Album Review: Northlane - 'Obsidian'

26 April 2022 | 10:53 am | Rod Whitfield

“This album is quantity AND quality.”

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The press release for this album states that if there is one word to describe these Sydney legends, it would be ‘resilient’. And they certainly are that, having overcome much adversity since their inception in 2009. But they are also consistently experimental and adventurous with their sound, and damned prolific. It’s hard to believe this is their sixth album in just thirteen years of existence, especially considering said adversity they have been through and the complex and progressive nature of their music.

No, these are not three-chord rock tracks that can be put together in an afternoon, they are complex progressive heavy songs with multiple layers and nuanced dynamics. And, this time around, there are thirteen of them, and close to an hour’s worth of music. It’s absolutely clear this band has put their heart and soul, their blood, sweat and tears and all of their creative and imaginative productivity into the creation of this album, and the results are nothing short of stunning.  Each track has been imbued with its own unique character, each track takes the listener on a different sonic journey than the last one, and each track manages to be strong and memorable at the same time.

This album is quantity and quality.

Yeah, sure, this is ‘metalcore’, if you are desperate for a label. But it’s metalcore plus more. Much, much more. It’s metalcore plus electronica (Clarity), metalcore plus industrial (Carbonized, which also breaks up the industrial grind with a sweet, soaring chorus), metalcore plus unsettling noise and ambience (Obsidian), metalcore plus pop (Clockwork), metalcore that’s dancable (Is This A Test). It’s also metalcore plus a sense of flair and adventure, a need to push musical envelopes, a compelling desire to smash through constraints of genre and convention.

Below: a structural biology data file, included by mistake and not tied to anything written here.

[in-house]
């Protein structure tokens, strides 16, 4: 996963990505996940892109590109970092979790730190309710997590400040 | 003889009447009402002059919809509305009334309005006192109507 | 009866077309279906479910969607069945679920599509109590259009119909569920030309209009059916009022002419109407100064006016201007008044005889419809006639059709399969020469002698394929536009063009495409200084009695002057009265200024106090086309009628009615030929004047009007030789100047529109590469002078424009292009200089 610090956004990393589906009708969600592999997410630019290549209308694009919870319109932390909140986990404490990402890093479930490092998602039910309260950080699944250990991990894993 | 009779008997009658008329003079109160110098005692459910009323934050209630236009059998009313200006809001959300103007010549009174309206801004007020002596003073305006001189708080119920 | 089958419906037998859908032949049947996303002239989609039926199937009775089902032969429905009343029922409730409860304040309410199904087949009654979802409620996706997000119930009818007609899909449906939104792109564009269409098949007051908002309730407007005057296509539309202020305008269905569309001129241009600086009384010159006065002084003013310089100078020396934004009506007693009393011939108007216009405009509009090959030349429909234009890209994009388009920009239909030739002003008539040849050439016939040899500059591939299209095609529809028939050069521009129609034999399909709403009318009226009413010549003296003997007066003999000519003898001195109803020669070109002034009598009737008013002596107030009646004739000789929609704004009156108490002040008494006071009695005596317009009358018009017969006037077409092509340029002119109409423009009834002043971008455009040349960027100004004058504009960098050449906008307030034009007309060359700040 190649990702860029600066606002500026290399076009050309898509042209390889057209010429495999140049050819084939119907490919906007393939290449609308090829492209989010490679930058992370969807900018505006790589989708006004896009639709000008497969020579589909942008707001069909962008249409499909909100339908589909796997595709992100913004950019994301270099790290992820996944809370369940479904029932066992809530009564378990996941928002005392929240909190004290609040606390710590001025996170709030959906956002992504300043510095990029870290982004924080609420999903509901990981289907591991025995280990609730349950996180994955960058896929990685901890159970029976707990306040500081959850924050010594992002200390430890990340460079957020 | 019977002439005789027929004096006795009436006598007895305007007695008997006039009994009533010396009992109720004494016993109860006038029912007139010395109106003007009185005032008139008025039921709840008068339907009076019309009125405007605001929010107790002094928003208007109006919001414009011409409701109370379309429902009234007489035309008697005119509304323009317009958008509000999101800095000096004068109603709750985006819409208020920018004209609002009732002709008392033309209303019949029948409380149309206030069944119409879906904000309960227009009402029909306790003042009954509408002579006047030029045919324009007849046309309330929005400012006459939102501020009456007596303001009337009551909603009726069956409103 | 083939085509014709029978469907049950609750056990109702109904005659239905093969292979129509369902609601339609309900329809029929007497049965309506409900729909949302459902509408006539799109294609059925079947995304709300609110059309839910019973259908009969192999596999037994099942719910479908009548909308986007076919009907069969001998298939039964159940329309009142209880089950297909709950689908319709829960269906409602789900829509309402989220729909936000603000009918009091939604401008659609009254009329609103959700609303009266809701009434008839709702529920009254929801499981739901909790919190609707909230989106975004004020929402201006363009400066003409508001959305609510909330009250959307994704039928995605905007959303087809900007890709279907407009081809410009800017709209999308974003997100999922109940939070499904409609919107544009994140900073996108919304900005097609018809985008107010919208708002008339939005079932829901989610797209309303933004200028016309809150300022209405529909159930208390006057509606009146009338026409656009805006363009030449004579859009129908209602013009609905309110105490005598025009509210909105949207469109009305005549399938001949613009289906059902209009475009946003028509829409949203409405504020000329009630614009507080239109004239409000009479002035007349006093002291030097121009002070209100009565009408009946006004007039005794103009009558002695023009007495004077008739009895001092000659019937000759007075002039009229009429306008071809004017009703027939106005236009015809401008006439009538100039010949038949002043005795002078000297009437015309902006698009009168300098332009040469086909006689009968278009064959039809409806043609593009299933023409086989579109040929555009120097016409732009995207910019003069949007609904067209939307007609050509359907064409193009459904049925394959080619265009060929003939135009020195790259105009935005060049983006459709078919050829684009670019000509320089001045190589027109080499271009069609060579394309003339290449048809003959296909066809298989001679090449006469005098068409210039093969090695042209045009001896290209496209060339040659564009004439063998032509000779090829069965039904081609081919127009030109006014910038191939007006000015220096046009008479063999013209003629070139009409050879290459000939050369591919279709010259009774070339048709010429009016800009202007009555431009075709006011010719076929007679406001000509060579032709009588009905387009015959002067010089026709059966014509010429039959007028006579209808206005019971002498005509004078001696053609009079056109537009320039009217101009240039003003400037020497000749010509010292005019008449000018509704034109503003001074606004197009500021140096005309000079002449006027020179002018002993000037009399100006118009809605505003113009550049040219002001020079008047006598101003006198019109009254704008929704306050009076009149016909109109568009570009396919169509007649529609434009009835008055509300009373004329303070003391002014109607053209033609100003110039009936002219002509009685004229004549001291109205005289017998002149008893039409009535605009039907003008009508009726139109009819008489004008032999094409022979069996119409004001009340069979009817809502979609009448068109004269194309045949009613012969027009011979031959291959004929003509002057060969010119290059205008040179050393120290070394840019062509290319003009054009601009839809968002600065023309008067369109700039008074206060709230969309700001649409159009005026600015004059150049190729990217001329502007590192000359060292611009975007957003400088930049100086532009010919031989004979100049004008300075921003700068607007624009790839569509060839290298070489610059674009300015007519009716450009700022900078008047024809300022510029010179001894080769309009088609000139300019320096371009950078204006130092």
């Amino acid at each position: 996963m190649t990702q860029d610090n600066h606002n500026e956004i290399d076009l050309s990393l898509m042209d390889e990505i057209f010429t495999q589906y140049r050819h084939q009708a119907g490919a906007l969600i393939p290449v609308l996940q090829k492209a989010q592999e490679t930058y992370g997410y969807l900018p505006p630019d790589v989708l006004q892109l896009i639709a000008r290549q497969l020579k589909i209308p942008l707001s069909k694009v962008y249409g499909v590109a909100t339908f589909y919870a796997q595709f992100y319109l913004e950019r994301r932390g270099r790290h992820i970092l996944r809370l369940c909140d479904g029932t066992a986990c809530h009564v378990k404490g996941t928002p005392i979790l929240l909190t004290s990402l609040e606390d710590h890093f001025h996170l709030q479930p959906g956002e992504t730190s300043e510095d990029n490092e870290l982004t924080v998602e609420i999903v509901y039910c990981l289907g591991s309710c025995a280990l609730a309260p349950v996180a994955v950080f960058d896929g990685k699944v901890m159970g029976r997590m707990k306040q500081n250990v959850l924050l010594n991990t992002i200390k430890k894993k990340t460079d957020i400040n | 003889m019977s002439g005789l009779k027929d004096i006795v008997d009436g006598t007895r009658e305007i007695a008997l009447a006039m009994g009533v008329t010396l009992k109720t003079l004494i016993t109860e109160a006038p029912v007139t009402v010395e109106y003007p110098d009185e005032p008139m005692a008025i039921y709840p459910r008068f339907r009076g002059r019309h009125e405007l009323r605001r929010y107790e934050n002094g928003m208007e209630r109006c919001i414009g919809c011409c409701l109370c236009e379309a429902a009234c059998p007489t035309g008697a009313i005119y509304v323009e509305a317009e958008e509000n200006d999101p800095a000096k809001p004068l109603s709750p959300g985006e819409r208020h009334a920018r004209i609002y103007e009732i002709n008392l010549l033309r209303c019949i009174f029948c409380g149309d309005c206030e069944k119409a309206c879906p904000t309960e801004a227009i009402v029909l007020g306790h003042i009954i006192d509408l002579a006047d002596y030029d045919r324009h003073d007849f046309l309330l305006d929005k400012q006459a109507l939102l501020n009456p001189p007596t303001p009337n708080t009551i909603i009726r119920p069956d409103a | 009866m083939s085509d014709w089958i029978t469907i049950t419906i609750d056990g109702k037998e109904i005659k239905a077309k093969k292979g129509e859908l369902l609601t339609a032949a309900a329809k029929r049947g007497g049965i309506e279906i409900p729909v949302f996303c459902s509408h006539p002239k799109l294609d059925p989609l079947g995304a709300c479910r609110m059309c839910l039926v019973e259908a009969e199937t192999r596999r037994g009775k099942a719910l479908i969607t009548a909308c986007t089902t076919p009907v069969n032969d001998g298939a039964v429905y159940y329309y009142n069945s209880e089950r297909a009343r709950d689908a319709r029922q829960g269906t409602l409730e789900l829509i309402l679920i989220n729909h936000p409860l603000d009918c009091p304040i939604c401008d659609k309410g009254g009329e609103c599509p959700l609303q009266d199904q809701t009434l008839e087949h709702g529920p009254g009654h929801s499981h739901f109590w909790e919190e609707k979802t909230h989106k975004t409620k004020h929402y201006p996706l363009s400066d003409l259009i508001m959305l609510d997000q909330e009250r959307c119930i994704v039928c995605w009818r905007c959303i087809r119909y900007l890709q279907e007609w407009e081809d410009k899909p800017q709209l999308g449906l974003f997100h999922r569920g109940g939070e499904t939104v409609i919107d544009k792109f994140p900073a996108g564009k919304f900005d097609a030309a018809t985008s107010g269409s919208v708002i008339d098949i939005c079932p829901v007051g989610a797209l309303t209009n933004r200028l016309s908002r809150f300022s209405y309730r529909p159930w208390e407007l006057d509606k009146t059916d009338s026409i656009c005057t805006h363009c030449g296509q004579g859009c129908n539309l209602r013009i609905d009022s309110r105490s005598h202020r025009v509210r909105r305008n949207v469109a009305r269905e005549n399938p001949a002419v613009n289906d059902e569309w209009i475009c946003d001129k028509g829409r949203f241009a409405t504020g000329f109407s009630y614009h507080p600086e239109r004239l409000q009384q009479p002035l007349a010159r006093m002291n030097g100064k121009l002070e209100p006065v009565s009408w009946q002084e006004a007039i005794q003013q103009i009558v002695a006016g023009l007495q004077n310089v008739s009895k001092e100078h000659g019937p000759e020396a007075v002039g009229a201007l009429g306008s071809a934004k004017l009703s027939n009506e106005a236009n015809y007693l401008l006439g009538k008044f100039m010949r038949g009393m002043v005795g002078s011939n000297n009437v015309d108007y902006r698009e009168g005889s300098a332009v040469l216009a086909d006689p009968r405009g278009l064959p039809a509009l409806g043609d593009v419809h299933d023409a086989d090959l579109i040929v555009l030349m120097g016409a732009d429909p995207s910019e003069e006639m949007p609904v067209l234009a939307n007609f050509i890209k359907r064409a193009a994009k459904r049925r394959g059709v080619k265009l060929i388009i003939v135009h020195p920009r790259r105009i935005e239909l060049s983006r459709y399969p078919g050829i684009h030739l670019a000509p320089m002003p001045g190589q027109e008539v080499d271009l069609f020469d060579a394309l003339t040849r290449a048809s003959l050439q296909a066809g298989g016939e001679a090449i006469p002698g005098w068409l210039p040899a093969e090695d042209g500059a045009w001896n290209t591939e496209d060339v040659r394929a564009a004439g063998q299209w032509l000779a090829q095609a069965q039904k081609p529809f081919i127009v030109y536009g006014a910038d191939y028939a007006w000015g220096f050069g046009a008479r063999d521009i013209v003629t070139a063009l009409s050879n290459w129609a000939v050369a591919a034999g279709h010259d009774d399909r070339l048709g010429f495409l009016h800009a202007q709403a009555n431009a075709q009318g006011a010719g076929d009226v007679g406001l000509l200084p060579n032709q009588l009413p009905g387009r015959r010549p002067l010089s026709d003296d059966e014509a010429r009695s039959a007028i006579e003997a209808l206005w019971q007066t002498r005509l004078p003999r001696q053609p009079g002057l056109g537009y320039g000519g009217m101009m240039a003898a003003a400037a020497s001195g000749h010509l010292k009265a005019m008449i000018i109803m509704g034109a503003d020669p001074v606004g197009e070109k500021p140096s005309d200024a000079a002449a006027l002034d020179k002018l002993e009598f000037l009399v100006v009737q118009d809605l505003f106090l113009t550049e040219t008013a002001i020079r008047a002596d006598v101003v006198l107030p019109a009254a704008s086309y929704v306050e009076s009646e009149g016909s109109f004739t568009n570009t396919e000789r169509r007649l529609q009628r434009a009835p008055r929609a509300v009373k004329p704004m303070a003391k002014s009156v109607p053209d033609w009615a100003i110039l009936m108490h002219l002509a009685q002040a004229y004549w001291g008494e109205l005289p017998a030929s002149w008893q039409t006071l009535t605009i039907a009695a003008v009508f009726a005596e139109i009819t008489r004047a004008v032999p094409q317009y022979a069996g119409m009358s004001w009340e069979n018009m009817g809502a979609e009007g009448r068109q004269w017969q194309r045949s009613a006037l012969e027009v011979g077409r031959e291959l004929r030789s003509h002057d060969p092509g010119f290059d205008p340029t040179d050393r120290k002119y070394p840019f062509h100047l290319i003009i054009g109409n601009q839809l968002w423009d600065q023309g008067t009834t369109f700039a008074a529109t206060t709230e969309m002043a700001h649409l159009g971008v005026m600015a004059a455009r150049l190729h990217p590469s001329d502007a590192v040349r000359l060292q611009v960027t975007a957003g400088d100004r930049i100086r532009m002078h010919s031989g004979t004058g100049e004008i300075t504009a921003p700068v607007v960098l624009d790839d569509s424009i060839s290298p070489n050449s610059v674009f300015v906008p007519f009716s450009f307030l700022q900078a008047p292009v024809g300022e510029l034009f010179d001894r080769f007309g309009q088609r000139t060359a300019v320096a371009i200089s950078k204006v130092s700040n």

And sitting dead centre of this maelstrom of sound and ideas is the versatile voice and dark, cutting lyrical themes of frontman Marcus Bridge. He truly is in scintillating form here, vocally and lyrically, his voice alternately stripping paint from your walls and soaring to the very heavens and his lyrics making you stop to consider some of the issues we face as citizens of the world today.

If a best track award must be given from this quality collection, it might be Echo Chamber. Starting out in highly accessible fashion, it builds slowly but surely to an outro that is one big, pummelling breakdown, with Bridge howling his lungs out over the top. Lyrically, it attacks the polarising and addictive nature of social media and the almost overwhelming role it plays in our lives, resolutely asking us if we would consider ‘turning it off’.

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By the time they hit their sixth album, many bands are running on auto-pilot, many have become happy and lost their edge, many have long used up their bottle of, as Jack Black puts it, creative rocket sauce. Not Northlane. There is every bit as much energy and creativity flowing out of Obsidian as there was on their first few records, and probably more.

This album is killer, get it now.